Fear of Naming
My husband and sons came home from a trash haul jabbering a mile a minute.
“Oh my gosh, Mama. You should have seen the kitten that lives at the dump.”
“Yeah, you would love her. Bobbed tail. Calico.”
I listened, knowing the ask was coming.
“You should come with us next time. She even has a sister. And we already have names picked out.”
So, they weren’t going to ask, just set me up to fall in love with these dump kittens and then sucker me into bringing them home.
This nonsense continued for several weeks. On each trip to the dump, these two sweet boys of mine talked in high-pitched, cutesy-woodsy voices about how adorable these little kittens were and how they needed a good home.
Finally, I said my piece. “Listen here, you sneaky boogers. I’m all about a cat. Or kittens. But we can’t get them right now. We will be gone for ten days, and who knows what would eat them while we’re gone. But, after we return, I’m open to finding a couple of kittens. So, yes, we will get kittens. Maybe not those at the dump, but we will find some.”
Cheers resonated through my living room.
“But listen here. Hold off on the names. We need to wait on those until we own them.”
If we named those cats, they would be our cats, and we would have to figure out what to do with them.
The same scenario is true in life. Once you name it, it’s time to own it and figure out what to do with it.
I rejoice in the way revealed by your decrees as much as in all riches.
~Psalm 119:14 CSB
Naming and Owning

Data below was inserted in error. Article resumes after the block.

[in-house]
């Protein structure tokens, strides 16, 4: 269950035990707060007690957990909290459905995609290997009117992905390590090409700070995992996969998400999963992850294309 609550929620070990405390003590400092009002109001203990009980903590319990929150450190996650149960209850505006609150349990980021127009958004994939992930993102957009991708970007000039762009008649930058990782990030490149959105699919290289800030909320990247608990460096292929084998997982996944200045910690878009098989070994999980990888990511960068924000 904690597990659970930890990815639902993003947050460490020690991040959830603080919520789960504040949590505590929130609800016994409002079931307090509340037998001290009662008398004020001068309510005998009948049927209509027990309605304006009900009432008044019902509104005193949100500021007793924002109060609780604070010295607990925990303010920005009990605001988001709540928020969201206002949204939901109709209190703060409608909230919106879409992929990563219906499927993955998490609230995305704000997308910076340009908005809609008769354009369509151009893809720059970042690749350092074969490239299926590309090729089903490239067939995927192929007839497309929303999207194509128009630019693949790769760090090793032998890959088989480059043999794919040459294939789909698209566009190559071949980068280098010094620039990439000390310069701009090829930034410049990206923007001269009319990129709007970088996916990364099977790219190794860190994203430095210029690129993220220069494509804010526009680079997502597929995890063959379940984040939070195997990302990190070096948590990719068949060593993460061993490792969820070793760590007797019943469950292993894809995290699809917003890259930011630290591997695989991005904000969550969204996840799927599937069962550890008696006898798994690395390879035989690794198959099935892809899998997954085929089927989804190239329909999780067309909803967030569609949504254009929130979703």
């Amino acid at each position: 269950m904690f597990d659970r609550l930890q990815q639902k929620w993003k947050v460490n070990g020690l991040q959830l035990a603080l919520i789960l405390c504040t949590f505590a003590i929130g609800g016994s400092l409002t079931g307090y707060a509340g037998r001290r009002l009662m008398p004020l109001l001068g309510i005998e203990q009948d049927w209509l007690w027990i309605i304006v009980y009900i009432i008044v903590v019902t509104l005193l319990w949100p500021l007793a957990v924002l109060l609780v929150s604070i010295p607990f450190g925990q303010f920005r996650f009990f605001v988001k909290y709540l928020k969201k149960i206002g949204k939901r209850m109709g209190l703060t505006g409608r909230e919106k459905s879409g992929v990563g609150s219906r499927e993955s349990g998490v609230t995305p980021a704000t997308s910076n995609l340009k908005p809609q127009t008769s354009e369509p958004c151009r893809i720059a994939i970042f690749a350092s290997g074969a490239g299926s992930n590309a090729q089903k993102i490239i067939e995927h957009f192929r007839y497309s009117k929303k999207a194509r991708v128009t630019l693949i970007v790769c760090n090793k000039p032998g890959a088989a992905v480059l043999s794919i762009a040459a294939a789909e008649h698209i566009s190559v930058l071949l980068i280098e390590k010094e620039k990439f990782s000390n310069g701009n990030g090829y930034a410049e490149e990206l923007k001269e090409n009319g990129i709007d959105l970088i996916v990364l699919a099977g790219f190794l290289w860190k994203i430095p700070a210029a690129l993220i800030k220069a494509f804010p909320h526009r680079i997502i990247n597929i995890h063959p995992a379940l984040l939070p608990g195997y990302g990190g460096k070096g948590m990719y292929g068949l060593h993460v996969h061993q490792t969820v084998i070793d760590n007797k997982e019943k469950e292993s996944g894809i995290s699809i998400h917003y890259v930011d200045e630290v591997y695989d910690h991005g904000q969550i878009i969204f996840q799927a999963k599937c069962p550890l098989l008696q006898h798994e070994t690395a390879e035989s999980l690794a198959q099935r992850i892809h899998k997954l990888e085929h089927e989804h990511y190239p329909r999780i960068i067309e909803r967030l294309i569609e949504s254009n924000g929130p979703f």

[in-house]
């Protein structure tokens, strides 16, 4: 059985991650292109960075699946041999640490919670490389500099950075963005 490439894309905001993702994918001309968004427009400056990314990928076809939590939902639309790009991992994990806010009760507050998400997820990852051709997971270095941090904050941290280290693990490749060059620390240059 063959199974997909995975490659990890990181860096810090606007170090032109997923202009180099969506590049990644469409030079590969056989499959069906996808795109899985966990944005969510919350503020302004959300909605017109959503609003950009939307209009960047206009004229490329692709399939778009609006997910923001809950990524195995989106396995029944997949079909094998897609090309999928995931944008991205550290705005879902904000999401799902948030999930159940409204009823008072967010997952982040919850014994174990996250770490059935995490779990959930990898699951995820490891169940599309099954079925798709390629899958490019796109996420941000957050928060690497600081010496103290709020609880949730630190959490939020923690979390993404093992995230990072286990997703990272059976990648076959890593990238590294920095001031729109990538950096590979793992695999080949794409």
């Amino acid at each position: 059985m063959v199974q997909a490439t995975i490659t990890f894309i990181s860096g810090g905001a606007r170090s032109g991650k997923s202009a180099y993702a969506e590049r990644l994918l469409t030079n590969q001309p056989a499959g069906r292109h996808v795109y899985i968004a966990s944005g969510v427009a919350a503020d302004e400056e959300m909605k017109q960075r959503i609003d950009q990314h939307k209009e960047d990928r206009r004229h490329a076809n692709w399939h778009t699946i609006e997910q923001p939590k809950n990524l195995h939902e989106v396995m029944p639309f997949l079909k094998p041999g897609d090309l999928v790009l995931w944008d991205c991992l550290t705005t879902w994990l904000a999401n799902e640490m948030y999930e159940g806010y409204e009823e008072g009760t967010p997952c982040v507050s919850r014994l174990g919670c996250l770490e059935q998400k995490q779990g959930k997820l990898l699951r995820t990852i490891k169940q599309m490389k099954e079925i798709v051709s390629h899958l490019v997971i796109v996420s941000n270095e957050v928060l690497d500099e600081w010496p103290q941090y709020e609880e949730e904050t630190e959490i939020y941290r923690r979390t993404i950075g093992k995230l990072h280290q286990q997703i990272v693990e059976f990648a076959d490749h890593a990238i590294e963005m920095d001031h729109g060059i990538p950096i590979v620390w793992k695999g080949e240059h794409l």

An old friend breezed through town this weekend. She told me she had always suspected her son was on the autism spectrum, but two weeks prior, they finally received the official diagnosis. Speculation is one thing, but putting a label on it changed everything. Made it real. Focused on how they moved forward.
Such as when we stop saying we’re unmotivated and call it depression. Or we realize our pattern of saying no to invitations from friends is actually fear, and we call it anxiety. Or maybe we stop excusing someone else’s bad behavior and stand up and call it what it is: manipulation.
Once we hang a nameplate on the door, the title suddenly becomes official. CEO. Chairman. Executive. Cancer. Diabetes. Infertile. Shame. Guilt. Lonely.
And with each new name, we finally know what we are dealing with. No more speculation. No more assuming. Solid answers. Known directions and responsibilities. Ownership. Dealing.
Guide me in your truth and teach me, for you are the God of my salvation; I wait for you all day long.
~Psalm 25:5 CSB
There’s just something about naming an animal that suddenly makes it a pet. A pet that must be cared for, fed, protected, and loved. We can’t pretend we don’t have a pet. We can’t call it a stray anymore. The evidence is sitting right in our lap.
So, let me ask. Are we looking at excuses in our lives that are finally adding up to pieces of evidence? Are we denying the truth, hoping it will just disappear?
Take a few minutes and call it what it is. If it’s anger, say it. Sadness, acknowledge it. Depression, own it. Fear, name it. But whatever you do, stop speculating and move into reality. Once you name it, you finally know what you’re dealing with.
What things in your life need to be given a name and addressed?
Jesus, open my eyes to areas that I don’t want to acknowledge. Help me see the truth of each situation. And give me the courage to name it. Amen.
Copyright 2024: Once You Name It: Christy Bass Adams: All Rights Reserved